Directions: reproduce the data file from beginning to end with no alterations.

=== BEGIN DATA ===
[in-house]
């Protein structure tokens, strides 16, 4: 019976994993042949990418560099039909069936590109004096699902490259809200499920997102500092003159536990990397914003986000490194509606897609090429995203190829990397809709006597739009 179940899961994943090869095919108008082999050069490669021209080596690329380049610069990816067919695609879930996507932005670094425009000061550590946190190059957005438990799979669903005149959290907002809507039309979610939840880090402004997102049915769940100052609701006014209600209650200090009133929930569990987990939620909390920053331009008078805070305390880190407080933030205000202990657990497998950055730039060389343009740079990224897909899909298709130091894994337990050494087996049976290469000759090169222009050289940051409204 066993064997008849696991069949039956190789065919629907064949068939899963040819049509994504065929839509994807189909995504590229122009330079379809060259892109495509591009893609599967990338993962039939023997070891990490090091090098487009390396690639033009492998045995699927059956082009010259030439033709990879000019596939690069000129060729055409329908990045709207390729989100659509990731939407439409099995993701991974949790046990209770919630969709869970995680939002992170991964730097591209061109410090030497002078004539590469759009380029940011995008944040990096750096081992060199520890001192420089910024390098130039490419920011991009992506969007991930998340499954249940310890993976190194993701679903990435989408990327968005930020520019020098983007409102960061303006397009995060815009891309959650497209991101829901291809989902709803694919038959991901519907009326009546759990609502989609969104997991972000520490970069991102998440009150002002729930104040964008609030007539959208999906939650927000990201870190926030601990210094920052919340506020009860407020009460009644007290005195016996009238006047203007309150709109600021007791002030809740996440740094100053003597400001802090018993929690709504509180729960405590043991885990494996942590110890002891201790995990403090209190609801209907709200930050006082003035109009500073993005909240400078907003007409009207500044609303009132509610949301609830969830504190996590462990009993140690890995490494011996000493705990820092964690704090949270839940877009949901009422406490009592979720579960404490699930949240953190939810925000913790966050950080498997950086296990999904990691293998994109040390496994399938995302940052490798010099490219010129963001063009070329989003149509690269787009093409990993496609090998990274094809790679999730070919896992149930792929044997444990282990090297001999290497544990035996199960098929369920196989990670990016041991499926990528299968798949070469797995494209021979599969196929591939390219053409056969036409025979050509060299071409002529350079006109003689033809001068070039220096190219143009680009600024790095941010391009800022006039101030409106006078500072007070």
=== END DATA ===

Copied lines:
[in-house]
């Protein structure tokens, strides 16, 4: 019976994993042949990418560099039909069936590109004096699902490259809200499920997102500092003159536990990397914003986000490194509606897609090429995203190829990397809709006597739009 179940899961994943090869095919108008082999050069490669021209080596690329380049610069990816067919695609879930996507932005670094425009000061550590946190190059957005438990799979669903005149959290907002809507039309979610939840880090402004997102049915769940100052609701006014209600209650200090009133929930569990987990939620909390920053331009008078805070305390880190407080933030205000202990657990497998950055730039060389343009740079990224897909899909298709130091894994337990050494087996049976290469000759090169222009050289940051409204 066993064997008849696991069949039956190789065919629907064949068939899963040819049509994504065929839509994807189909995504590229122009330079379809060259892109495509591009893609599967990338993962039939023997070891990490090091090098487009390396690639033009492998045995699927059956082009010259030439033709990879000019596939690069000129060729055409329908990045709207390729989100659509990731939407439409099995993701991974949790046990209770919630969709869970995680939002992170991964730097591209061109410090030497002078004539590469759009380029940011995008944040990096750096081992060199520890001192420089910024390098130039490419920011991009992506969007991930998340499954249940310890993976190194993701679903990435989408990327968005930020520019020098983007409102960061303006397009995060815009891309959650497209991101829901291809989902709803694919038959991901519907009326009546759990609502989609969104997991972000520490970069991102998440009150002002729930104040964008609030007539959208999906939650927000990201870190926030601990210094920052919340506020009860407020009460009644007290005195016996009238006047203007309150709109600021007791002030809740996440740094100053003597400001802090018993929690709504509180729960405590043991885990494996942590110890002891201790995990403090209190609801209907709200930050006082003035109009500073993005909240400078907003007409009207500044609303009132509610949301609830969830504190996590462990009993140690890995490494011996000493705990820092964690704090949270839940877009949901009422406490009592979720579960404490699930949240953190939810925000913790966050950080498997950086296990999904990691293998994109040390496994399938995302940052490798010099490219010129963001063009070329989003149509690269787009093409990993496609090998990274094809790679999730070919896992149930792929044997444990282990090297001999290497544990035996199960098929369920196989990670990016041991499926990528299968798949070469797995494209021979599969196929591939390219053409056969036409025979050509060299071409002529350079006109003689033809001068070039220096190219143009680009600024790095941010391009800022006039101030409106006078500072007070």